The bush out here is quiet, almost silent but for the soft cool breeze and the occasional hoot of an owl. Much different to the bush of the South-West with its cacophony of insects, frogs, possums and birds. Instant mashed spud, gravy, beef jerky and a cuppa tea suffice for dinner and it’s off to bed. I’m able to enjoy the stars for the first time this trip and the moon hasn’t yet risen.
It's pitch black and utterly silent as I drift asleep… that is until something scurries along the ridgeline of my hammock from head to toe. I’m up and out with a torch and knife pretty quickly, of course there’s nothing there and the desert remains silent and dark except for the crazy half-naked whitefella.
As I return to bed I hear scratching behind me… turning I catch a glimpse of deathly quiet white flashing through the air as a swooping owl kindly removes and despatches the dunnart (small native rodent) digging at my tucker bag. Thanks mate! Unfortunately the mouse was only one of many who enjoyed running along the top of the hammock throughout the evening…
|05-21-2012, 06:33 PM||#4|
Joined: May 2011
Great post. Enjoying it.
Cancer, Heart Disease, Drowning. All preventable with a vegan diet and a life jacket. (South Park)
|05-21-2012, 06:34 PM||#5|
Joined: Jan 2011
|05-21-2012, 07:21 PM||#7|
Joined: May 2011
Location: Safety Bay, Western Australia
Day 3: Onwards to Warakurna
I’m up at sparrow’s fart and have my muesli whilst watching dawn break over the desert. My rule when travelling solo on a motorcycle is to wait an hour after sunrise before setting off to let aforementioned beasties bugger off. Time enough to casually break camp and do some exercise before mounting up. I’m not on the road for more than 20 minutes this morning before a kamikaze emu makes a bee-line for me and requires a kick up the arse at 70kph…yep, I’m awake now!
Roll in to Tjukayirla for the bikes first taste of Opal (non-sniff able petrol substitute, more on that soon).
I’m greeted by the lovely young Martha… a breasty 20 something Canadian…. In the middle of the Australian Western Deserts…. Who has her own private stash of Cooper’s Pale Ale (my particular favourite) and no-one to drink with.
Now if I’d have known these facts yesterday afternoon there is absolutely no doubt that I would’ve taken on the fading light and various outback fauna to ride the remaining 100km to the roadhouse… no doubt. Ahh well, shit happens, I bid her adieu and I’m off.
Today’s goal is to reach Warakurna/Giles Meteorological Site, roughly 500km ENE. There’s one stop halfway at the Aboriginal Community of Warburton to refuel. The 250 odd kilometres between Tjukayirla and Warburton is probably the worst stretch on the whole road (this was only the case during my journey and would vary month to month as different sections are exposed to different traffic/levels of maintenance). It varies between soft, loose, corrugated gravel and soft, boggy, corrugated sand sections which can last for many kilometres at a time. Personally, although it was hard yakka, I had little difficulty with corrugations; they are ever present and you soon learn to pick the easier lines. The more difficult area was in switching ruts over the quite large and very soft edges which oft resembled windrows. This differs from the 4x4’s which take the same road as they have no trouble with lateral movement but get shaken to bits over constant corrugation. I wasn’t stopping to take happy snaps of the shithouse sections as I have little interest in picking up 260kg odd of motorcycle, you’re gonna have to take my word for it.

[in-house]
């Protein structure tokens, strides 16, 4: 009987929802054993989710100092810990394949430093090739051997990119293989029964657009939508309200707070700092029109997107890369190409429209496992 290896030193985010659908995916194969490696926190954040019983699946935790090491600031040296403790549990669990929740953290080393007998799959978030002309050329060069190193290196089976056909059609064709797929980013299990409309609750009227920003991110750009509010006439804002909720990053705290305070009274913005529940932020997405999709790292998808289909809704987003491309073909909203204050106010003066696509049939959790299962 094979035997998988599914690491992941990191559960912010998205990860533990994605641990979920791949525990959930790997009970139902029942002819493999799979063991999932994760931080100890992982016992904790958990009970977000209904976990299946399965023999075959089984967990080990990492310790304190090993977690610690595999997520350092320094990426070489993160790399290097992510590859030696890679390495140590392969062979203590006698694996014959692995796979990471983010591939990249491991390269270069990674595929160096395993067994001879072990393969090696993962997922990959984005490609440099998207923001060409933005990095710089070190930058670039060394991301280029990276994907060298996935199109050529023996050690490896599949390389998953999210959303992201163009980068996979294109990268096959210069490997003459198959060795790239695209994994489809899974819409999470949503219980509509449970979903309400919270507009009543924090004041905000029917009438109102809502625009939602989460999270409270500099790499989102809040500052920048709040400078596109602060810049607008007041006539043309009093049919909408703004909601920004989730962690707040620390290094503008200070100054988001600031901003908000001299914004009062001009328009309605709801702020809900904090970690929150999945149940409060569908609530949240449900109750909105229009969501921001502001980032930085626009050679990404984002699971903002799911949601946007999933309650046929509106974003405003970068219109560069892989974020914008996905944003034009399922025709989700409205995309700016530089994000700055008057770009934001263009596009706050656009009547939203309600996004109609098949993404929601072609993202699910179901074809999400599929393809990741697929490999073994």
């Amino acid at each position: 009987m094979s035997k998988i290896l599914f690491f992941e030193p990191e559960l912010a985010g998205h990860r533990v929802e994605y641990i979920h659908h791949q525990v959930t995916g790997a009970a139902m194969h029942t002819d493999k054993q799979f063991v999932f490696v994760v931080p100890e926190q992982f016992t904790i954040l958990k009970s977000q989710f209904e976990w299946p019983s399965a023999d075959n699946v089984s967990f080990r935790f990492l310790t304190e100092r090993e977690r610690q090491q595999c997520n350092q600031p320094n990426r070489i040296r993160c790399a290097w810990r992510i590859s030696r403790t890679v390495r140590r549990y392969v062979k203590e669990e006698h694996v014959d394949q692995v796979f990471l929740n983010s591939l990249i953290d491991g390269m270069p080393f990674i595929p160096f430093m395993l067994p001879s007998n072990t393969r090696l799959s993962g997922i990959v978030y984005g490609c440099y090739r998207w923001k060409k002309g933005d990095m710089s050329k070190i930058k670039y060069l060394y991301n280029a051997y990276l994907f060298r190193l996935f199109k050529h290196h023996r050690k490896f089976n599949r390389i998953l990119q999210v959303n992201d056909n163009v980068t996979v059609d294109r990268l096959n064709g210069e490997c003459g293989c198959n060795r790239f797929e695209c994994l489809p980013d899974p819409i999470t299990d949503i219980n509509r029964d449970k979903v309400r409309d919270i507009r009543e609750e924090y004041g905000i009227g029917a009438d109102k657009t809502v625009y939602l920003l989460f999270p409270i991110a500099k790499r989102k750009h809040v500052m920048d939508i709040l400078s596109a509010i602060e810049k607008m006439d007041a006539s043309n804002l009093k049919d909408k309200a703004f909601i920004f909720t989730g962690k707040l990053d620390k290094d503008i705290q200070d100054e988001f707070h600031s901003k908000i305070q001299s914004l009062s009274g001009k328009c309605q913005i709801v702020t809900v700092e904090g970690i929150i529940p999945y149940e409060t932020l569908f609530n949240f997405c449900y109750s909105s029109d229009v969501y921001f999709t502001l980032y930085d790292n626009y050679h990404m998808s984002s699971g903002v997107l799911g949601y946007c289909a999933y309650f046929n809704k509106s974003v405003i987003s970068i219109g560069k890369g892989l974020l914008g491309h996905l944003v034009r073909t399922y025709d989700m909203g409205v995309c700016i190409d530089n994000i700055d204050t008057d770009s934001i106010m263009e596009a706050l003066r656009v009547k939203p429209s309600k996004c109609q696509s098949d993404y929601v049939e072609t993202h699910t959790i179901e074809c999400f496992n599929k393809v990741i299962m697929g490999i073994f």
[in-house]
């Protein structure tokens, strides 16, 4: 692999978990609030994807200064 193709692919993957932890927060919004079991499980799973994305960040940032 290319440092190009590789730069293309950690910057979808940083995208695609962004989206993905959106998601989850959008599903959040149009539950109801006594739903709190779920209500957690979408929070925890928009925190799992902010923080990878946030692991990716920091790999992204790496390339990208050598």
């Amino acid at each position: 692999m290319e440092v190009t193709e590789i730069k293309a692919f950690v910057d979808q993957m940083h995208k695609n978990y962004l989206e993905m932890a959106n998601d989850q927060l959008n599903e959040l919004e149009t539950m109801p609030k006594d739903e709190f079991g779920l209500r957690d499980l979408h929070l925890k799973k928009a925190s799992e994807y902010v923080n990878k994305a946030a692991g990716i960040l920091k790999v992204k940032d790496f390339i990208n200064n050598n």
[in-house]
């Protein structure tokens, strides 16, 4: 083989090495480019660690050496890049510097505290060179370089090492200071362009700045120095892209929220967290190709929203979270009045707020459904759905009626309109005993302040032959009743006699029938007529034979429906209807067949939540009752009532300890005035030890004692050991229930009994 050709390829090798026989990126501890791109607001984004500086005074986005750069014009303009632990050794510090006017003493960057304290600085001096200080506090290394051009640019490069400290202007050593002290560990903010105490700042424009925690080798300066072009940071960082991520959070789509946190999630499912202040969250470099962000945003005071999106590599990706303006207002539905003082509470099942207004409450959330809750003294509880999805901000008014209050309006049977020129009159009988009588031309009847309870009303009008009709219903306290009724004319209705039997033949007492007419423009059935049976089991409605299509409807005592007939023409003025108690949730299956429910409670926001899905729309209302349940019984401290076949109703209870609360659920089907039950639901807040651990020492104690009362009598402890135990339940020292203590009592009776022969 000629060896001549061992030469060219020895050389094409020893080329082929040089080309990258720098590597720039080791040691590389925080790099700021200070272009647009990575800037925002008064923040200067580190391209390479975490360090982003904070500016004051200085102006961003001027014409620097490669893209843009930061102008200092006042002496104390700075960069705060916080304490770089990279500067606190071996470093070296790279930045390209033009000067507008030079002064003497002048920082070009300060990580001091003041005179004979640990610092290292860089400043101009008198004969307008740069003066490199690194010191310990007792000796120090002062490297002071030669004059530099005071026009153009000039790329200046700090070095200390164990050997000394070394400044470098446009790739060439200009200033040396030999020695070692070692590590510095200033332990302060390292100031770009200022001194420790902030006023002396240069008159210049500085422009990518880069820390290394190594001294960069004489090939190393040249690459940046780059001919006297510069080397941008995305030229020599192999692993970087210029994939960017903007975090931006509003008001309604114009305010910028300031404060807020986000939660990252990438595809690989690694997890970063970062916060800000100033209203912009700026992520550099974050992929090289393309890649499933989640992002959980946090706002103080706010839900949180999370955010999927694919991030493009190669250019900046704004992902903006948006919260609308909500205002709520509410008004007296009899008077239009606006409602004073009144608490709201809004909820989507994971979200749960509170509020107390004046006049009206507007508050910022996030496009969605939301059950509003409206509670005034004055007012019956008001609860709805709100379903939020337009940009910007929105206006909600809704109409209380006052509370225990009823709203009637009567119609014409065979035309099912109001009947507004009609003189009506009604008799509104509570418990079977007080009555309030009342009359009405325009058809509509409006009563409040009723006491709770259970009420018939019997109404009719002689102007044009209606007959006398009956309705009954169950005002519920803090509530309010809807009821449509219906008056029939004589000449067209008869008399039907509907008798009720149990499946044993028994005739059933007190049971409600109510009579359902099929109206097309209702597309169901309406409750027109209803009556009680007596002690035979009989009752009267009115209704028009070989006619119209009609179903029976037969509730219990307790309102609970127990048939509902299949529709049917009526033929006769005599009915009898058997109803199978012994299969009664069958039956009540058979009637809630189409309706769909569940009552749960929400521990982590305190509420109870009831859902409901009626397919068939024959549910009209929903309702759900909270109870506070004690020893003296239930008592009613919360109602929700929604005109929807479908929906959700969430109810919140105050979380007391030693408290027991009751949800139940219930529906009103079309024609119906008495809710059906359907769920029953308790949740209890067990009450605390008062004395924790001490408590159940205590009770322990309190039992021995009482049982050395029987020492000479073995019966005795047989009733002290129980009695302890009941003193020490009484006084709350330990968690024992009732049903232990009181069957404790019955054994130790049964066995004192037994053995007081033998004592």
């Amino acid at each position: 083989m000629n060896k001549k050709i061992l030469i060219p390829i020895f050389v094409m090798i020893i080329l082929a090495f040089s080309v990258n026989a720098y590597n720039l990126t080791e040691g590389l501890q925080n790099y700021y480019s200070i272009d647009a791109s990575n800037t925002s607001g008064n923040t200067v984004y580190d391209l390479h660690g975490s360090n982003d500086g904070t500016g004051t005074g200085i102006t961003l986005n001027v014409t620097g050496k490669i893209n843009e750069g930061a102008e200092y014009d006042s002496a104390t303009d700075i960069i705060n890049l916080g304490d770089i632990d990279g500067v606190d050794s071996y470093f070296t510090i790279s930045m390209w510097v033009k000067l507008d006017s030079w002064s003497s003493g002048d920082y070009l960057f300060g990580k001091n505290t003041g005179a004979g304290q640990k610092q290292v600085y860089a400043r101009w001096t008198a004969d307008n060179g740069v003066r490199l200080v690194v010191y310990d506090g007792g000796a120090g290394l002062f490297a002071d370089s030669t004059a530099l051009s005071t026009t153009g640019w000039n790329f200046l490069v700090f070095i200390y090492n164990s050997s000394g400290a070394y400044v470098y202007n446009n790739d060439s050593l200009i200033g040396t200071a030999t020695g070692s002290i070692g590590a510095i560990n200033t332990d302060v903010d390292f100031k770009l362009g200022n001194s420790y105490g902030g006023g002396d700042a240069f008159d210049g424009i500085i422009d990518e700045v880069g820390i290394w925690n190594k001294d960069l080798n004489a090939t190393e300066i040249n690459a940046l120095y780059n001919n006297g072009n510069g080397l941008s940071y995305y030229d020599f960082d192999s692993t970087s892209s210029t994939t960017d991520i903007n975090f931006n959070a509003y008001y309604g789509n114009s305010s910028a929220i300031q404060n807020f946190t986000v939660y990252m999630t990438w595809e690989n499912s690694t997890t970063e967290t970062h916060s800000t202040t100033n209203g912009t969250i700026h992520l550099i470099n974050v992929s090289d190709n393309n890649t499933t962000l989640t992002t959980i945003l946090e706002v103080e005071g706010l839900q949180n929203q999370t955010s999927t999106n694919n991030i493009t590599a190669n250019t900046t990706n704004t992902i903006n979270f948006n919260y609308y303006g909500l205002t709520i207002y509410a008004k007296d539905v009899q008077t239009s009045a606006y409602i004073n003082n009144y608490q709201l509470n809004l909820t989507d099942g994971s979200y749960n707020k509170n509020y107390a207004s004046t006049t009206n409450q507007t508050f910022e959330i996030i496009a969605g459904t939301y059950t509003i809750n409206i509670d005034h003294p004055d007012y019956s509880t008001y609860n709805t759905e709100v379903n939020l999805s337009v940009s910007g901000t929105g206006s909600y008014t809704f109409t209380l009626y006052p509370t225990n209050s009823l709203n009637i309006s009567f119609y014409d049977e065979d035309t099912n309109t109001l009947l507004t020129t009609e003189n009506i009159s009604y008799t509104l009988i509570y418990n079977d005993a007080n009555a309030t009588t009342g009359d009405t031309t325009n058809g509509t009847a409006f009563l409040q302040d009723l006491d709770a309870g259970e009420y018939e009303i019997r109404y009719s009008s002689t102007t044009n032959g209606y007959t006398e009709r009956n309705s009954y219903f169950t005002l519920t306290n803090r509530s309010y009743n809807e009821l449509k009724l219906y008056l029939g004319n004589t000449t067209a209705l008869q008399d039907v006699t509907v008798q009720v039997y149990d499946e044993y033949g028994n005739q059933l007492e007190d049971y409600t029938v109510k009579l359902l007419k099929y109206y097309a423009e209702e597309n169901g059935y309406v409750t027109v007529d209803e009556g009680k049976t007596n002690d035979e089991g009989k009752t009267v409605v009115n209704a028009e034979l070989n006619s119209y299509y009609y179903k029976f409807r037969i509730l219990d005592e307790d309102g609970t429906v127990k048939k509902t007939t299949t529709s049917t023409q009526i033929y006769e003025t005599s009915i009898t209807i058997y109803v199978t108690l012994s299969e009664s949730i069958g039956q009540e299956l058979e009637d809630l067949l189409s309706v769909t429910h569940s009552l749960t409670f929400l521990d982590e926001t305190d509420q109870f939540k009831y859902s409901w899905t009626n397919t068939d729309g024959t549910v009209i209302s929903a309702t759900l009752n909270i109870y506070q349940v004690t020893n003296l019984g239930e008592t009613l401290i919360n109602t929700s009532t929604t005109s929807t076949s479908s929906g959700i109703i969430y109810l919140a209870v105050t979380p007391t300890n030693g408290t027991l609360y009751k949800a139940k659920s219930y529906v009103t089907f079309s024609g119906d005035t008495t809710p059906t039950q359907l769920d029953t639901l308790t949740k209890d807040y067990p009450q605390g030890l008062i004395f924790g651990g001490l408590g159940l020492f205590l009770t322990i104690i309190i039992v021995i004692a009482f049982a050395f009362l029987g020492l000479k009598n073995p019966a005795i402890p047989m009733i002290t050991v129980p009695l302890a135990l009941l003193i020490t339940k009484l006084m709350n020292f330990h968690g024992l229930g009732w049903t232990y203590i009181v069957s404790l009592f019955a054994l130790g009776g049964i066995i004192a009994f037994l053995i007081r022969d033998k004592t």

Warburton is reached and she’s getting warmer, thermometer on the bike reading 32.5C just after noon.
What to say about Warburton? It’s not the type of place you’d want to stop and have a picnic. Again the bowsers at the roadhouse are behind cages and you’re forking out $2:30/L for shit that’s not even real petrol (on a side note; I personally didn’t find a problem running the Beemer on Opal. Yes, efficiency and power did decrease but it really wasn’t a big issue). As can be gathered by the pics it’s not a joke travelling through here. Stories abound of Grey Nomads getting bailed up and having everything stolen. Some travellers in petrol vehicles will go to the extent of splashing diesel around their filler caps so as to confuse them. The 10 minutes I spent refuelling attracted unwanted attention from the locals keen to have a closer look at the fuel bladder that I’d had half full since Laverton.
Anyway, no point hanging around so I skol my $6 Gatorade and I’m soon flogging past the blackfella camps/shitholes on the outskirts of town.
Much better road conditions for the remainder of the day and I make good time getting into Warakurna. The photos don’t do justice to how beautiful these hills look as you approach, bear in mind that she’s been pretty flat since leaving Perth. I get to the roadhouse to refuel and pay my $10 to camp out the back (no camping in the scrub around here as it’s all indigenous native land). The roadhouse is closed despite being only 16:00, it takes my rattled brain quite a while to realise that this joint runs on Northern Territory time despite being on the Western Australian side of the border.
I cruise around the back and find a couple of suitable trees away from the grey nomads.
As the sun sets I experience the emotions of a starving dog as I listen to the hiss and pop of bacon, the distant enquiries of “How’s Medium-Rare suit you Bob?” and to add salt to the wound the glorious sound that only an esky full of icy cold beer makes (this is a “dry” area but hey, if I had an Engel I’d have a stash too).
The sickening aroma of the caramelizing pig fat has almost driven me to get my Rambo on and head on a sortie into the nomadic camp when I am repelled by the strains of The Righteous Brother’s “Unchained Melody”.
I shrink back to my kennel on the outskirts in disgust as the oldies raise their drunken chorus and retire to the salvation that is my hammock, iPod, noise cancelling headphones, and Pink Floyd…
Shine On You Crazy Diamond, tomorrow I cross the border and tomorrow night I will dine on Steak and Beer.
|05-22-2012, 02:38 AM||#11|
Joined: Nov 2008
Location: Central outback QLD.
Good one, i always look forward to the WA RR's.
There's something ugly about a NEW bike on a trailer.
CCC ride Cattle, Coal & Cane or Captains Crossing & Castlemaine.
|05-22-2012, 03:47 AM||#15|
Joined: Oct 2009
3mnths worth of this....woohoo
iam just not ready to be an adult
[QUOTE=troy safari carpente;24254589]
... the XR is the greatest off road motorcycle ever constructed. There's nothing it can't do, hasn't won or will not outperform.